L-R: Michael Rudko (obscured) and Dianne Wiest in the Yale Repertory Theatre production of Samuel Beckett’s “Happy Days” at the Mark Taper Forum. Directed by James Bundy, “Happy Days” will play at the Taper through June 30, 2019.

And that’s it really. No conventional plot to speak of. No easy explanations. No proscribed catharsis. Yet the sense of dread and loss is devastating. We all age if we keep living. In the mental and bodily implosion that Beckett creates for Winnie, though, I think his implication is that women of his era, compressed by domesticity and pretense, get the worst of it. Cheerfulness is weaponized as Winnie is paralyzed in a prison of graciousness, spirituality, and triviality. And the hill eats her alive.

Michael Rudko in the Yale Repertory Theatre production of Samuel Beckett’s “Happy Days” at the Mark Taper Forum. Directed by James Bundy, “Happy Days” will play at the Taper through June 30, 2019.

Scenic designer Izmir Ickbal uses almost the entire stage with his brilliant, brooding hill. It seems to have a life of its own. Costume designer Alexae Visel’s and lighting designer Stephen Strawbridge’s work is equally vibrant and vital. And director James Bundy’s sure hand is as invisible as it is powerful.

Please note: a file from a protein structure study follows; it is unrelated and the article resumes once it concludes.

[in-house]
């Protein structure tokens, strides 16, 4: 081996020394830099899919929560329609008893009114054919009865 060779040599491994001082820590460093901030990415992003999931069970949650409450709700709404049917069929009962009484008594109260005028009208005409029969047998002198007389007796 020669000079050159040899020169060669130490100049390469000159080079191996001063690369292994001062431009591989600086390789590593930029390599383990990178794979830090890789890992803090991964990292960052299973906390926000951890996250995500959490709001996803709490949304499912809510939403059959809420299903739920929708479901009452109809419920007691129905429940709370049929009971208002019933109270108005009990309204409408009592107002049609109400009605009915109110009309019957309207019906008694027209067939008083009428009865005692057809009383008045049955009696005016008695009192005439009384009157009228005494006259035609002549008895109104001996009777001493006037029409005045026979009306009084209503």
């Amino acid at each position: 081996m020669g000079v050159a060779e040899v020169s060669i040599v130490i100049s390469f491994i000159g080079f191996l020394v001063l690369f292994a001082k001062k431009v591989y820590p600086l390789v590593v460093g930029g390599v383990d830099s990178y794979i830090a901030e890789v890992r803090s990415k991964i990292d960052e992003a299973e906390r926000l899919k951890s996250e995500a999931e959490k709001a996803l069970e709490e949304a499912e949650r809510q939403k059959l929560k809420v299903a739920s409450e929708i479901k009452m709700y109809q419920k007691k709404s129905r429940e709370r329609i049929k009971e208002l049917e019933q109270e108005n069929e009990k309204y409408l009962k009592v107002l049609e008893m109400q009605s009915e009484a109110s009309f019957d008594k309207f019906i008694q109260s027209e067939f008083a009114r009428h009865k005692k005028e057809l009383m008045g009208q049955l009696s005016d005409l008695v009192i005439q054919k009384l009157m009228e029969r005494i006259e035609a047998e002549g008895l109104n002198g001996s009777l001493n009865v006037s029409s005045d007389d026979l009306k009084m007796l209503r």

Dianne Wiest in the Yale Repertory Theatre production of Samuel Beckett’s “Happy Days” at the Mark Taper Forum. Directed by James Bundy, “Happy Days” will play at the Taper through June 30, 2019. For tickets and information, please visit CenterTheatreGrouWe tend to generalize anything surreal, murky, or just plain unfathomable as Theatre of the Absurd, but that’s a dumbing down of what playwrights like Beckett, Eugène Ionesco, and Jean Genet, and later Harold Pinter, Tom Stoppard, and Edward Albee, are up to. Their work has purpose and is anything but haphazard. It is every bit as constructed as a “well-made play” or a classic work in rhyming couplets for that matter.

And Samuel Beckett is arguably the father of it all. When British theatre critic Martin Esslin invented the term Theatre of the Absurd for an essay and later his 1962 book of that title, Beckett was the first playwright whose work he explored. Esslin admired how this new style of theatre employed bold visual imagery to express, “The senselessness of the human condition and the inadequacy of the rational approach by the open abandonment of rational devices and discursive thought.”